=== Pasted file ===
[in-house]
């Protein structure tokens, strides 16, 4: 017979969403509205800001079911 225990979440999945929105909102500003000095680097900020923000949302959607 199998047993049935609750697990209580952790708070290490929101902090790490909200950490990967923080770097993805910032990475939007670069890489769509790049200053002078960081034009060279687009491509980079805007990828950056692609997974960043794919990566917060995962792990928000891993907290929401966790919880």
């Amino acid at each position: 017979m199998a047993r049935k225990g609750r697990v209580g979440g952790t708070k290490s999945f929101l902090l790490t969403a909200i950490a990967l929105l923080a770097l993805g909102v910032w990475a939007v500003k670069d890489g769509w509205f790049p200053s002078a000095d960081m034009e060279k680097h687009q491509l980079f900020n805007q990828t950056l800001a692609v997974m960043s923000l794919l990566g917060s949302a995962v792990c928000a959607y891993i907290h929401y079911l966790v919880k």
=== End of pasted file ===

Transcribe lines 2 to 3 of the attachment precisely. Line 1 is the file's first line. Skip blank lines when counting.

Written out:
């Protein structure tokens, strides 16, 4: 017979969403509205800001079911 225990979440999945929105909102500003000095680097900020923000949302959607 199998047993049935609750697990209580952790708070290490929101902090790490909200950490990967923080770097993805910032990475939007670069890489769509790049200053002078960081034009060279687009491509980079805007990828950056692609997974960043794919990566917060995962792990928000891993907290929401966790919880």
């Amino acid at each position: 017979m199998a047993r049935k225990g609750r697990v209580g979440g952790t708070k290490s999945f929101l902090l790490t969403a909200i950490a990967l929105l923080a770097l993805g909102v910032w990475a939007v500003k670069d890489g769509w509205f790049p200053s002078a000095d960081m034009e060279k680097h687009q491509l980079f900020n805007q990828t950056l800001a692609v997974m960043s923000l794919l990566g917060s949302a995962v792990c928000a959607y891993i907290h929401y079911l966790v919880k």